Berkeley Lab

Materials and Devices for Brain-like Computing

By Alberto Salleo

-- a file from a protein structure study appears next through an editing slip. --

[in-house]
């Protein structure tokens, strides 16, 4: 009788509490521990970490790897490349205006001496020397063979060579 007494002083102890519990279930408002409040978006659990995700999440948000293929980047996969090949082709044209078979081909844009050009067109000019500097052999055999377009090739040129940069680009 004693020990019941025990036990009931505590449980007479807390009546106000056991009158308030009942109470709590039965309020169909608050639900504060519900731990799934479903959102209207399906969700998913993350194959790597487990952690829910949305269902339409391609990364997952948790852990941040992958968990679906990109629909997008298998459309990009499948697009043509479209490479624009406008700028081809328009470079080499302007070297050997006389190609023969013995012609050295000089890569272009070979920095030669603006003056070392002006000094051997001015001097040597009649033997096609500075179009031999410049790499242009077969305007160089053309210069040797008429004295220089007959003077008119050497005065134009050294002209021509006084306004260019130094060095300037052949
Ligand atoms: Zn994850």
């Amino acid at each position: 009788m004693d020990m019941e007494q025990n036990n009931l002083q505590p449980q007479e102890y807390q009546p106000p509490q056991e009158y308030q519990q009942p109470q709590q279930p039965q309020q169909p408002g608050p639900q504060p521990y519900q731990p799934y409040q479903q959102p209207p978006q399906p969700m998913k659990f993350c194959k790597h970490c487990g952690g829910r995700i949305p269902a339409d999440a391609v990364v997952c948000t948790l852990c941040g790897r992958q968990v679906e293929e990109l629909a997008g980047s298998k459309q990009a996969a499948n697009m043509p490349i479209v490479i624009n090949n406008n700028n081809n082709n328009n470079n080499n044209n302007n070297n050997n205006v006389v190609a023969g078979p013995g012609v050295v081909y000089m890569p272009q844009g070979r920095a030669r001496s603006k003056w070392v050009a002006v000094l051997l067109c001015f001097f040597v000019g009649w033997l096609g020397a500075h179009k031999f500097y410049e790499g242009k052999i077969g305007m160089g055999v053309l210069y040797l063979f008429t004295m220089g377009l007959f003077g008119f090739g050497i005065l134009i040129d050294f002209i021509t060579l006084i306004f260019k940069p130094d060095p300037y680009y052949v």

The “Materials and Devices for Brain-like computing” explored technologies for next generation computing -widely believed to benefit from taking inspiration from biology- as well as technologies that mimic nature or can integrate with living matter. Dr. Talin (Sandia National Lab) and Prof. Strukov (UC Santa Barbara) described new devices that can be used to make neural nets in hardware, such as crossbars. Importantly, Prof. Kuzum (UC San Diego) made a strong point that devices and algorithms should be co-designed in order to avoid putting extremely challenging constraints on materials and device characteristics. Neural nets are meant to mimic the computing processes in the brain, with a large degree of abstraction however. Dr. Gkoupidenis (Max Planck Institute, Mainz) on the other hand showed how arrays of polymer-based electrochemical transistors can be used to emulate actual natural processes occurring in the brain, such as coherent oscillations. Going one step further, Prof. Lee (Seoul National University) used organic electrochemical devices to transduce external stimuli (e.g. pressure) into contractions in resected insect legs, thus demonstrating an electronically functional interface to living matter. In a similar vein, Dr. Tang (Stanford University) explained how blind mice can react to optical signals thanks to the exceptional optoelectronic properties of TiO2 nanowires. Integrating foreign materials with living matter however is extremely challenging, as shown by Dr. Santoro (Italian Institute of Technology, Naples). Indeed, Dr. Santoro strikingly demonstrated that cells bind very differently to different surface features, thus suggesting that electronic devices that couple to living matter will need to have non-conventional 3D surface topographies.